D.P. Mainstreaming is one of the priority specified in the 2016 EITI standard. Most countries currently create standalone reports in order to disseminate the information required to be disclosed in EITI. The 2016 EITI Standard gives countries the flexibility to “mainstream” disclosures into government and company reporting systems. Stakeholders in a country will have to determine which elements of the EITI Standard are mainstreaming priorities, from improving government and company information systems on license allocations to social and economic spending. All disclosures will still be subject to the EITI requirements. It is supposed that Instead of focusing on producing EITI reports, stakeholders can focus on improving transparent government and company systems. And Kazakhstan is one of the pilot countries to analyze and define the possibility to harmonize the existing reporting into EITI. According to the national Stakeholders Council decision the project will be launched in Q2 2016. To your mind will this be beneficial to the implementing countries and whether the mainstreaming will strengthening the role of EITI?
R.D. If the transparency around extractive resources can be integrated into the Ministry of Finance and the Ministry of Energy, that would be a significant achievement. If the EITI exists as its own separate entity in the coming years, it will have failed. A well-functioning, purposeless “silo”, as we say in English, will exist. It will be carrying out activities, but it won’t be integrated into the “real” work of the ministries. You will have the problem of lack of sharing of EITI information across ministries, and also the disadvantage of not being integrated, which could mean less accountability. It depends largely on the players and on the actors involved. If a government does not want to do anything, it can simply sign up and not do anything, but I think that Kazakhstan is serious. When I look at the integration, there is a lot of discussion around doing things better and Kazakhstan does push itself in many other areas, notably local content. For all of its problems the Kazakh Government and the Kazakh Civil Service appears keen to improve the situation. Compared to the late 1990s when I worked here, the situation has improved dramatically, There is still considerable work left to do in the regions - I am thinking particularly of the benefits of social projects. The population does not really see much difference.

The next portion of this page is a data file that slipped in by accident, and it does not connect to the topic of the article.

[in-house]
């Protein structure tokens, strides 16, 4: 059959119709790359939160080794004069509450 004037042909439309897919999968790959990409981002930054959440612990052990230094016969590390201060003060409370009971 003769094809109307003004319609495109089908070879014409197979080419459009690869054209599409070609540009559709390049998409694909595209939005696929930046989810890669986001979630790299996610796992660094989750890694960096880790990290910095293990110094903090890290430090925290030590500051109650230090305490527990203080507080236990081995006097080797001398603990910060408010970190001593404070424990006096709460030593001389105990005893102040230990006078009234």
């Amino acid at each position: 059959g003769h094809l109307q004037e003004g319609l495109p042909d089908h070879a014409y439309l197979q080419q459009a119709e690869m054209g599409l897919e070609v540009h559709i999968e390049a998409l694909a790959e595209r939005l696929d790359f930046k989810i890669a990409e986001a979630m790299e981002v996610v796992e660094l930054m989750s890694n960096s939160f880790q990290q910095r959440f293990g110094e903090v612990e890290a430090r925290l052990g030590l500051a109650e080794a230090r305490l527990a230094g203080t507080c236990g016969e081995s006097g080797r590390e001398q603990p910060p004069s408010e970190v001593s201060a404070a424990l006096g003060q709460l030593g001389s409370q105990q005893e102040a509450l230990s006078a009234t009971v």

D.P. The ETI annual reports of Kazakhstan serve an example for other countries who are the “beginners”in EITI. And we are pioneers in introducing of the disaggregated reporting. The web tool ( egsu.kz) has made the process even more transparent and user friendly, besides this, the reports have been issued in shortened version in infographics to be more visible. Could you please share your observations; what is one most interesting thing you have learned from reading EITI reports in Kazakhstan?
R.D. Two aspects come to mind. The role of state owned enterprises (SOEs) and transport. The schematic on KMG ownership or companies in Samruk tell a lot about the country’s major assets. Now you have to make whole numbers and figures more real. When you have all of these numbers, do they really mean anything? That is a big problem. So I’ve learnt a lot on the SOEs and I do think that, despite initial successes, there is still some work on transport, which is a big revenue stream for the country. If the Report could be just as specific on social projects (what about choosing the top 10 in value and carrying out an evaluation of them?), it would be an meaningful improvement, most important to those local communities who should be seeing the tangible difference in their region.
As for the work to be done in the report, it needs to be better communicated; It has improved over the last couple of years; but it needs to be better, to have a better understanding of design. I would argue that the design of reports is about one-third of the success of your public debate. As a colleague of mine who works in IT says, “people don’t read anymore, they browse.” Distilling the most important facts from dozens of pages of numbers/figures needs some work.
D.P. Kazakhstan has achieved good results in promoting the EITI at the national level. However though the main purpose of EITI report is to popularize the EITI topic among the citizens, theirs is still a room for improvement and strong demand for public discussions.What could you advise to promote the EITI in the regions and please share any good examples from the other countries experience you are familiar with.
R.D. There is unfortunately no example. People understand this a great deal. The Reports need to have everything in there, however, if just a few people read the Report, then it will be, again, without purpose. To my knowledge, there is no guidance note on communicating the report from the International Secretariat in Oslo. Communicating nowadays is nearly scientific and should be treated seriously. Many civil society activists still do not understand how it sort of works. In my experience, for example in Congo, also in Mauritania and in other places; it is the same and that is an enormous challenge. And so this whole building up of understanding in civil society is quite important.
A baseline survey should be completed to understand “where Kazakhstan is” with regards to knowledge, not just of the EITI process, but also the industry. Surveys in several different regions could help to understand if people know little or nothing or feel empowered. Then based on that information, a targeted, medium-term strategy should be developed, using all potential tools: face-to-face meetings, A4 policy briefs, letter writing, , briefing the international community, understanding where people receive their information (newspaper, radio, etc.), the list goes on…..
However, I feel confident that with a very targeted approach, progress can be made. This is even more important in Kazakhstan because of its large geography. I am pleased to say that some of this work will be carried out in the future and I look much forward to seeing the preliminary results.